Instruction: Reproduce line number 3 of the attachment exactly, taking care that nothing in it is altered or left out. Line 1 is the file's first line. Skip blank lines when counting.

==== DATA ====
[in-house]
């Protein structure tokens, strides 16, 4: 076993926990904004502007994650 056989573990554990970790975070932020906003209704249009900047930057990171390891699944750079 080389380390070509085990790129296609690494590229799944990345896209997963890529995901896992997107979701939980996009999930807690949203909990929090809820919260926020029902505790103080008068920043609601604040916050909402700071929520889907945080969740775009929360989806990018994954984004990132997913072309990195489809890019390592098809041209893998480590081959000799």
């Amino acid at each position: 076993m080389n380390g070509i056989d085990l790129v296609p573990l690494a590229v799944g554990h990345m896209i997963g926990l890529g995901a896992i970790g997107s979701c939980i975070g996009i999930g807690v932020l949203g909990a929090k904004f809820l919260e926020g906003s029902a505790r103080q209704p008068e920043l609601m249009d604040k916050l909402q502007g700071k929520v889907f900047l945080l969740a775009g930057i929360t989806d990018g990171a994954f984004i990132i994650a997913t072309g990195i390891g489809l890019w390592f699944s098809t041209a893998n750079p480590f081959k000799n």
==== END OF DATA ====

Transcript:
């Amino acid at each position: 076993m080389n380390g070509i056989d085990l790129v296609p573990l690494a590229v799944g554990h990345m896209i997963g926990l890529g995901a896992i970790g997107s979701c939980i975070g996009i999930g807690v932020l949203g909990a929090k904004f809820l919260e926020g906003s029902a505790r103080q209704p008068e920043l609601m249009d604040k916050l909402q502007g700071k929520v889907f900047l945080l969740a775009g930057i929360t989806d990018g990171a994954f984004i990132i994650a997913t072309g990195i390891g489809l890019w390592f699944s098809t041209a893998n750079p480590f081959k000799n």